Photo credit: Colorado Parks and Wildlife
Colorado River Basin Salinity Control Forum Releases 2017 Review Draft for Public Comment
The Colorado River Basin Salinity Control Forum has released a draft of the 2017 Review: Water Quality Standards for Salinity, Colorado River System for public comment. This triennial document serves not only to evaluate water quality standards for salinity in the Colorado River, but also provides background on salinity issues in the Colorado River Basin and establishes a Plan of Implementation to keep salinity concentration within the defined water quality standards. Public comments will be accepted through August 25, 2017. Send comments to Brent Newman. Get more information about the Colorado River Basin Salinity Control Forum and check out this video.
Intermountain West Joint Venture
The Intermountain West Joint Venture, an 11-state conservation organization, sees the San Luis Valley as a critical area for migratory birds and remarkable community-led conservation. They have partnered with numerous entities in the valley on habitat conservation efforts. They recently published a story highlighting some of the San Luis Valley's dynamic efforts to address local water challenges. Read the full article.
Photo: Ali Duvall of the IWJV joined biologists Cary Aloia and Jenny Nehring of Wetland Dynamics, Jill Lucero of the BLM, and staff for a site visit to a newly funded conservation project on the Conejos River, Conejos County, Colorado. Photo credit: Rio de la Vista.
What Grade Does YOUR River Get?
Colorado is famous for its raging rivers, cascading streams, and babbling creeks. Each is unique in its environment, people, economy, history, and cultural values. In the Colorado's Rivers: A Report Card, one river from each of the basins is analyzed and assigned a letter grade based on factors including flow, amount of water diverted out of the basin, water quality, and major dams. Other factors such as water use, recreation, fisheries, nearby energy production, pollution, and surrounding landscapes are taken into account. Check out the Story Map too!
Colorado Commits to State Climate Action
On July 11, Governor John Hickenlooper signed an executive order committing the state to climate action. He also announced that Colorado will join the U.S. Climate Alliance.To view the complete executive order, click here.
“Coloradans value clean air and clean water. Our strong economy is a reflection of how our exhilarating outdoors attracts young entrepreneurs and the talent they need for their businesses,” said Governor John Hickenlooper. “The vast majority of our residents, and indeed the country, expect us to help lead the way toward a clean and affordable energy future. In this process, we no doubt can address climate change while keeping a priority on household budgets.” - Gov. Hickenlooper
Americas Latino Ecofestival
The Americas Latino Eco Festival - a nonprofit event free and open to all - is a Latino hosted multicultural event elevating, in particular, the voices of communities of color and of women in conservation and cultural leadership, fostering collaboration to better tackle environmental problems from many angles, and using arte y cultura to message environmental awareness and shared values. Theme this year is #WaterIsLife. It will be held September 15-17. Join the fun!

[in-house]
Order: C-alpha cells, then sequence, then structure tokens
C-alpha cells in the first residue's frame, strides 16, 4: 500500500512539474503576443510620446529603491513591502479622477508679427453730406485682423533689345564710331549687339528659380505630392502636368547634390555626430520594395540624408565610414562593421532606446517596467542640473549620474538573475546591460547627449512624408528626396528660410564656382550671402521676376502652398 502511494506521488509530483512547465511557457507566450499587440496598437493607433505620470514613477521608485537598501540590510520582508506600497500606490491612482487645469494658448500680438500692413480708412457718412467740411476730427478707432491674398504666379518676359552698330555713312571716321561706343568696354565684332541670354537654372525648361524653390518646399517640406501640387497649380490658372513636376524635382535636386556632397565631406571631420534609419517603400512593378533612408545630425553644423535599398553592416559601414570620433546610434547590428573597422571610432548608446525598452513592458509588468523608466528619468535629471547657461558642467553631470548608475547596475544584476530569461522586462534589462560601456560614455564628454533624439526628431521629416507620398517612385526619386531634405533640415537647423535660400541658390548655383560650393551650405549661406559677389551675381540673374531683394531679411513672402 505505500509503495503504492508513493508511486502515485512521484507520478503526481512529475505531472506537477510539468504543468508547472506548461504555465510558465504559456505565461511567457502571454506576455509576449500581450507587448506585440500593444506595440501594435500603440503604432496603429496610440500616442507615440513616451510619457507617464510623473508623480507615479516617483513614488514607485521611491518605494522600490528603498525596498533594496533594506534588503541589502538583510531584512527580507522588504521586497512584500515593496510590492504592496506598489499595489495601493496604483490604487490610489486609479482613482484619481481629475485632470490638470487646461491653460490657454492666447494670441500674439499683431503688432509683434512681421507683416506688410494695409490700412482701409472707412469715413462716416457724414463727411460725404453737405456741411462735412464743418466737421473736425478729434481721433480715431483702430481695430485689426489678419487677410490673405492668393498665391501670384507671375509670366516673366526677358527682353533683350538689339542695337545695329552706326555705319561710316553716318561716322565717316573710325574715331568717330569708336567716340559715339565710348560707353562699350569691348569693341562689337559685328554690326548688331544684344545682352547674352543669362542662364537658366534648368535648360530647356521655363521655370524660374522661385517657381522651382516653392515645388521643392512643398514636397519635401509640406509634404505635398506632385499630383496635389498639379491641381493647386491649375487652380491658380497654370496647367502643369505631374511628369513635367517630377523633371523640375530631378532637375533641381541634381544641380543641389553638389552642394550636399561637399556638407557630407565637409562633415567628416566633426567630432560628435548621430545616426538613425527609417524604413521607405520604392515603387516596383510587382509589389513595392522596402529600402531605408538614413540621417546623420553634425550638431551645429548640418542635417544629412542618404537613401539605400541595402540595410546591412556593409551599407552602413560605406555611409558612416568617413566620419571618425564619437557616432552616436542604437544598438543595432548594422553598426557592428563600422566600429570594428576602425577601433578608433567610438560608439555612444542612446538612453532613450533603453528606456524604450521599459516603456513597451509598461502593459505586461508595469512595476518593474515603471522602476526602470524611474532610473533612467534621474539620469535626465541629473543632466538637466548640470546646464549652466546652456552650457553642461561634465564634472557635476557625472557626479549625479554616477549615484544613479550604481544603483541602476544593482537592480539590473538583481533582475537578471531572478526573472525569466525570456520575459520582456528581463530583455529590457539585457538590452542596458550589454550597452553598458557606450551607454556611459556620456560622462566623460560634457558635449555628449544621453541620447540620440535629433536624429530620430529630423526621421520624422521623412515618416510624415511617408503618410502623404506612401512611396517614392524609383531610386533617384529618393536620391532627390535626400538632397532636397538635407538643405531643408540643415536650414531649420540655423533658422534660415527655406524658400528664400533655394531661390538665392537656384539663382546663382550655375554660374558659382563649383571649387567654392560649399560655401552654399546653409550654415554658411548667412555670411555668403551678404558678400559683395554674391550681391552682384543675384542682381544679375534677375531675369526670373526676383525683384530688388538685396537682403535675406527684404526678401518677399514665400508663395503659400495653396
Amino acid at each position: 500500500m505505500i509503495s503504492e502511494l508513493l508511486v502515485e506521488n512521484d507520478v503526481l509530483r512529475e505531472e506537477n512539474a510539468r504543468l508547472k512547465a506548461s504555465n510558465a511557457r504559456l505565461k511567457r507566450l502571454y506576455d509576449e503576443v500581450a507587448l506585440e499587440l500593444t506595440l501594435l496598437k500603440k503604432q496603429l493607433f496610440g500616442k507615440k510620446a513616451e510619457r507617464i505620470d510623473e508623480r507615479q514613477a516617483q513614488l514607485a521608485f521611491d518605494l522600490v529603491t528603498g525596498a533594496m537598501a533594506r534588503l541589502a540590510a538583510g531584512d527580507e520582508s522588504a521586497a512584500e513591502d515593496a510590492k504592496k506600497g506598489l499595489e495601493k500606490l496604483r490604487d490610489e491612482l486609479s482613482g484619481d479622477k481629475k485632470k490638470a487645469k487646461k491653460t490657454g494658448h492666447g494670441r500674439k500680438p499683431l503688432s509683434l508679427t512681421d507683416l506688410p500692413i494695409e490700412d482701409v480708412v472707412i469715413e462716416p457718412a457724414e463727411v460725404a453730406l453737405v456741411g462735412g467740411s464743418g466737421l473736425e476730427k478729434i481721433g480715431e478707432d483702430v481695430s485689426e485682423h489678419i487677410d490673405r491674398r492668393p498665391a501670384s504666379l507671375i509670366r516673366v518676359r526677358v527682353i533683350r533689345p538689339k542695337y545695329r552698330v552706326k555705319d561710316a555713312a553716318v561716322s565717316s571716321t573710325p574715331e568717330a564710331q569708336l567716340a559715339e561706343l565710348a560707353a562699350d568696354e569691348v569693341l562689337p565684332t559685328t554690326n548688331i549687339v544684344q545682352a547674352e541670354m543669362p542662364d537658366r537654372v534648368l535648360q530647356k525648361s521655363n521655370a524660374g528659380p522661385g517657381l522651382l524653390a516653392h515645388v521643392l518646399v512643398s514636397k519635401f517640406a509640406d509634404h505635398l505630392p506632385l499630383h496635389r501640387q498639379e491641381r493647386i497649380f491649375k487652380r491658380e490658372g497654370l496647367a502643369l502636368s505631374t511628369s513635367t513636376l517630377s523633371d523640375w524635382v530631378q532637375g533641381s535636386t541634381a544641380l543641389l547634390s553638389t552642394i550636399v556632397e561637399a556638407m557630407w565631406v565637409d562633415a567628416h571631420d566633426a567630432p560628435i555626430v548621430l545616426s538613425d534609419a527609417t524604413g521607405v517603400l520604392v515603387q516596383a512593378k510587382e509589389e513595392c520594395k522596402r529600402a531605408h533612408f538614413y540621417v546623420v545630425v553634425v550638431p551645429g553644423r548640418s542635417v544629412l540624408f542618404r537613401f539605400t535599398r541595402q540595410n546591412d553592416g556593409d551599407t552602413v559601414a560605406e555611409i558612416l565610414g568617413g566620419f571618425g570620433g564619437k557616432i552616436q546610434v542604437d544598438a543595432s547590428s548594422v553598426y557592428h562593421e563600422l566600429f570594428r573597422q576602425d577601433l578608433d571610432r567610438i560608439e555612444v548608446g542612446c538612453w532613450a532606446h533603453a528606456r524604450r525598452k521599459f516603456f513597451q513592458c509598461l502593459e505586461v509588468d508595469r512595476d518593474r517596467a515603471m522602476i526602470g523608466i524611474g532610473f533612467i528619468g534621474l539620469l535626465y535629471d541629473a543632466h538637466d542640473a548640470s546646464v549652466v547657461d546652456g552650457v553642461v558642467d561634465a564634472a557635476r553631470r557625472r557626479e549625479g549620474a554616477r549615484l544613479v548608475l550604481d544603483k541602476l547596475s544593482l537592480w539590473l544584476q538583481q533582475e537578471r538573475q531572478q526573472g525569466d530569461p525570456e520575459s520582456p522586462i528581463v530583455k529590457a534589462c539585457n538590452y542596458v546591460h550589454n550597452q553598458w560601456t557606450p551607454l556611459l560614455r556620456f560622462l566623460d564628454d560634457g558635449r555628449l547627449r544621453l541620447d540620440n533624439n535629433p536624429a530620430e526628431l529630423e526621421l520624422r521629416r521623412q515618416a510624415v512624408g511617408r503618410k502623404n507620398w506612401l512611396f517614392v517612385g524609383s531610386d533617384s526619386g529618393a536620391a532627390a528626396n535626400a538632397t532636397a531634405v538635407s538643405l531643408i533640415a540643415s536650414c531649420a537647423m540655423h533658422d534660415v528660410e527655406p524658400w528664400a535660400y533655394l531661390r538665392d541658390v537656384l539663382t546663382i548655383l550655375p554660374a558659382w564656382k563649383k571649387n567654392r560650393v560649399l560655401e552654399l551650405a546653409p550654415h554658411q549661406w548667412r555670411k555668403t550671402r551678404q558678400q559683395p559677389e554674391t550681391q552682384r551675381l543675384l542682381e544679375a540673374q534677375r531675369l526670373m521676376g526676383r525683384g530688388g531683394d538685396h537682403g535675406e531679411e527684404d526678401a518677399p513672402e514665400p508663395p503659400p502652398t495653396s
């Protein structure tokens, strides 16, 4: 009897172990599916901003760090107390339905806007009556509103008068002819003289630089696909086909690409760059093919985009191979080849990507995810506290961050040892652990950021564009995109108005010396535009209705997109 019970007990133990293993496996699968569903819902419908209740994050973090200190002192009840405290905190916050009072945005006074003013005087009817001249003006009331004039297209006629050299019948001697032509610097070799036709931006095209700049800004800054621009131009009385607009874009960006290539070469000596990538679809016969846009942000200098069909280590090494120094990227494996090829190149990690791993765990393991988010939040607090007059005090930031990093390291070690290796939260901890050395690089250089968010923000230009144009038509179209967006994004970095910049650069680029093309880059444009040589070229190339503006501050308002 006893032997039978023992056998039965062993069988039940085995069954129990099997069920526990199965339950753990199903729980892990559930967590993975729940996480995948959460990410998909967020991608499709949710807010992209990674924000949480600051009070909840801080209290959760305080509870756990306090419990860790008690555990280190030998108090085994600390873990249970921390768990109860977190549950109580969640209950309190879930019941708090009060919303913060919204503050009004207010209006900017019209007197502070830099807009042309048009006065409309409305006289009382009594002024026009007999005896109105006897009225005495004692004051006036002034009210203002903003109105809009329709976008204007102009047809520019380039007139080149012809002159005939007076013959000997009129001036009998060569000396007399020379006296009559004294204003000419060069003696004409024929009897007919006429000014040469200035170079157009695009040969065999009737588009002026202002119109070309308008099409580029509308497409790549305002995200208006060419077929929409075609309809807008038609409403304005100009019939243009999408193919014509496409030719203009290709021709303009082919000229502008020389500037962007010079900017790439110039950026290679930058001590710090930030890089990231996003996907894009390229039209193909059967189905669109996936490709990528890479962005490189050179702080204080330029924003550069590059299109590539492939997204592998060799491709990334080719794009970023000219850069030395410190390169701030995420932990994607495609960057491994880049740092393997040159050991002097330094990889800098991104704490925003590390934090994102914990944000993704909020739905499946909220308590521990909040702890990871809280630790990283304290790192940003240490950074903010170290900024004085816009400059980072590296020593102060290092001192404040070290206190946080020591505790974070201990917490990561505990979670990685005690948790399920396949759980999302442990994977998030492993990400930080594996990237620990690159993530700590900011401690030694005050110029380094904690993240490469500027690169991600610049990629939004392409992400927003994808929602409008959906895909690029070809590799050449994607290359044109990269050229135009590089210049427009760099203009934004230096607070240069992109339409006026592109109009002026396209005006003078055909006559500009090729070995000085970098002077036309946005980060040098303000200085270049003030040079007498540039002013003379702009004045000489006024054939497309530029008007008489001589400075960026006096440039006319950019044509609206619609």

Christi Bode of Moxiecran Media has become a water expert by filming projects across the state that tell the story of our water resources. Check out her new video on the Chatfield Storage Reallocation Project!
CWCB Staff Changes
Hats off to Steve Miller
Steve worked on behalf of the State of Colorado since January 1991 and retired in June 2017. Thank you for your dedication and service on the Arkansas River Compact Administration, Colorado River Basin Salinity Control Forum, and Gunnison Basin Selenium Management Program. Steve is an unfailing advocate for the State of Colorado, relentlessly pursuing CWCB's mission to conserve, develop, protect and manage Colorado's water for present and future generations. Enjoy your next adventure!
The front-line: Liz Schmit
Elizabeth (Liz) Schmit is the newest team member in the Administration Section. Liz is the front-line to all CWCB public inquiries, and provides assistance to both the CWCB and DNR Executive Director's Office. Liz received her undergraduate degree from George Washington University in American Studies, focusing on space, place & society. Prior to coming on-board with the CWCB, Liz has worked with the Colorado Department of Education, and several cultural nonprofits in the Washington, D.C. metro area. When she’s not at work, Liz enjoys hiking, going on road trips, and enjoying all of the remarkable resources Colorado has to offer.
The new kid on the block: Jessica Halvorsen Jessica Halvorsen is the new kid on the block. She is the Loan & Grant Program Assistant at the CWCB and works in the finance section. Prior to joining the CWCB, she worked for a large construction company in the Corporate Card Department. She has been in finance for 15 years. Her interests include spending time with her two great kids and her furry friends, and just enjoying life to the fullest.
The new/old Brent Newman is back
Brent is a native of East Tennessee, and attended the University of Mississippi for undergraduate and law school. He received his LL.M. in Natural Resources and Environmental Law and Policy in 2012 from the University of Denver. We welcome Brent back to the the CWCB (he took a brief hiatus last year). Previously, he served as liaison to the Colorado, Gunnison, Arkansas, and South Platte basin roundtables, provided program support for the Interbasin Compact Committee, and was a lead author of Colorado’s Water Plan. In his new role with the Interstate, Federal, and Water Information Section, he’ll be working with the Colorado River Basin Salinity Control Forum, the Arkansas River Compact Administration, and focusing on other water quality and agricultural viability goals identified in Colorado’s Water Plan. In his free time, Brent enjoys snowskiing, running, hiking, and exploring Colorado’s remarkable landscape.